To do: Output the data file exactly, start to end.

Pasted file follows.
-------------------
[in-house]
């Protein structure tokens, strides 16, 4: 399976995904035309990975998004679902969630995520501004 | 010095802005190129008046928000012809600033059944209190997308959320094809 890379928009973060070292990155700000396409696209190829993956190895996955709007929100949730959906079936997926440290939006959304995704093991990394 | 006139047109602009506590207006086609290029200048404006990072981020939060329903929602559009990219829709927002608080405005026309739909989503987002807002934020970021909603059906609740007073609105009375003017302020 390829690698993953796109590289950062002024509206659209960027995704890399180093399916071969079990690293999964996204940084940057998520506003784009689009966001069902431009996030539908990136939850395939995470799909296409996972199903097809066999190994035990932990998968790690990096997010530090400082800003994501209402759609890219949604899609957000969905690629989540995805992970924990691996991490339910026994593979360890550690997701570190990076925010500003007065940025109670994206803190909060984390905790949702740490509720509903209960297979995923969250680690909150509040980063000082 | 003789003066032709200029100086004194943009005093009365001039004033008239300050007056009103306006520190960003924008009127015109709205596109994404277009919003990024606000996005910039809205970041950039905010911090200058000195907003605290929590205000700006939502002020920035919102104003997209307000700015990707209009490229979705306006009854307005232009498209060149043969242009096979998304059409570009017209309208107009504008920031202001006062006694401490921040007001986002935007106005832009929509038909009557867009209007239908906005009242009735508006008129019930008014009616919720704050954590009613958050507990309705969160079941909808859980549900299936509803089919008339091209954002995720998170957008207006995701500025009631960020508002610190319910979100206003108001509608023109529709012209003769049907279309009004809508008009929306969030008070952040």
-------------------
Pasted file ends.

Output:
[in-house]
């Protein structure tokens, strides 16, 4: 399976995904035309990975998004679902969630995520501004 | 010095802005190129008046928000012809600033059944209190997308959320094809 890379928009973060070292990155700000396409696209190829993956190895996955709007929100949730959906079936997926440290939006959304995704093991990394 | 006139047109602009506590207006086609290029200048404006990072981020939060329903929602559009990219829709927002608080405005026309739909989503987002807002934020970021909603059906609740007073609105009375003017302020 390829690698993953796109590289950062002024509206659209960027995704890399180093399916071969079990690293999964996204940084940057998520506003784009689009966001069902431009996030539908990136939850395939995470799909296409996972199903097809066999190994035990932990998968790690990096997010530090400082800003994501209402759609890219949604899609957000969905690629989540995805992970924990691996991490339910026994593979360890550690997701570190990076925010500003007065940025109670994206803190909060984390905790949702740490509720509903209960297979995923969250680690909150509040980063000082 | 003789003066032709200029100086004194943009005093009365001039004033008239300050007056009103306006520190960003924008009127015109709205596109994404277009919003990024606000996005910039809205970041950039905010911090200058000195907003605290929590205000700006939502002020920035919102104003997209307000700015990707209009490229979705306006009854307005232009498209060149043969242009096979998304059409570009017209309208107009504008920031202001006062006694401490921040007001986002935007106005832009929509038909009557867009209007239908906005009242009735508006008129019930008014009616919720704050954590009613958050507990309705969160079941909808859980549900299936509803089919008339091209954002995720998170957008207006995701500025009631960020508002610190319910979100206003108001509608023109529709012209003769049907279309009004809508008009929306969030008070952040």